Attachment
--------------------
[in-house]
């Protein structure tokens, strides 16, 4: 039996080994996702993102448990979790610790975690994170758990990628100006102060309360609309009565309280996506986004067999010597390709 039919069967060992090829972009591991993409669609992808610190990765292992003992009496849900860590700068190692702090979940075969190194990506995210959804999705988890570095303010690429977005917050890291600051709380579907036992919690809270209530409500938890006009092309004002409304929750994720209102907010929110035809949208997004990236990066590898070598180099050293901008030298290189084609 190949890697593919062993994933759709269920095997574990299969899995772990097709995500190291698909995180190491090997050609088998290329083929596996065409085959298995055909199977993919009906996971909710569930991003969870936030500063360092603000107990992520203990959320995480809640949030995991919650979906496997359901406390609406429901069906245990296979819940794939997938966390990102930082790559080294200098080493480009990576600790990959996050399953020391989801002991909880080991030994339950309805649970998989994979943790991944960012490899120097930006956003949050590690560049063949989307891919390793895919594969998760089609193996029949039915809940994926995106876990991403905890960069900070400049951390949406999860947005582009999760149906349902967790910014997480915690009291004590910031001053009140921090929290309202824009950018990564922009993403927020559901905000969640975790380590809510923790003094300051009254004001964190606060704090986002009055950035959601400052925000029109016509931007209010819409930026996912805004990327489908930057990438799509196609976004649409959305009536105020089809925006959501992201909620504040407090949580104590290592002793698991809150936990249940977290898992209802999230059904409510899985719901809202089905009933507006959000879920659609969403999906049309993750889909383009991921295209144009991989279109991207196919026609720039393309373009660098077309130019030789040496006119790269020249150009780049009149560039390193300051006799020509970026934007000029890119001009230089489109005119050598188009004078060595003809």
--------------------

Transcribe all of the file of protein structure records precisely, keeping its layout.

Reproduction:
[in-house]
């Protein structure tokens, strides 16, 4: 039996080994996702993102448990979790610790975690994170758990990628100006102060309360609309009565309280996506986004067999010597390709 039919069967060992090829972009591991993409669609992808610190990765292992003992009496849900860590700068190692702090979940075969190194990506995210959804999705988890570095303010690429977005917050890291600051709380579907036992919690809270209530409500938890006009092309004002409304929750994720209102907010929110035809949208997004990236990066590898070598180099050293901008030298290189084609 190949890697593919062993994933759709269920095997574990299969899995772990097709995500190291698909995180190491090997050609088998290329083929596996065409085959298995055909199977993919009906996971909710569930991003969870936030500063360092603000107990992520203990959320995480809640949030995991919650979906496997359901406390609406429901069906245990296979819940794939997938966390990102930082790559080294200098080493480009990576600790990959996050399953020391989801002991909880080991030994339950309805649970998989994979943790991944960012490899120097930006956003949050590690560049063949989307891919390793895919594969998760089609193996029949039915809940994926995106876990991403905890960069900070400049951390949406999860947005582009999760149906349902967790910014997480915690009291004590910031001053009140921090929290309202824009950018990564922009993403927020559901905000969640975790380590809510923790003094300051009254004001964190606060704090986002009055950035959601400052925000029109016509931007209010819409930026996912805004990327489908930057990438799509196609976004649409959305009536105020089809925006959501992201909620504040407090949580104590290592002793698991809150936990249940977290898992209802999230059904409510899985719901809202089905009933507006959000879920659609969403999906049309993750889909383009991921295209144009991989279109991207196919026609720039393309373009660098077309130019030789040496006119790269020249150009780049009149560039390193300051006799020509970026934007000029890119001009230089489109005119050598188009004078060595003809």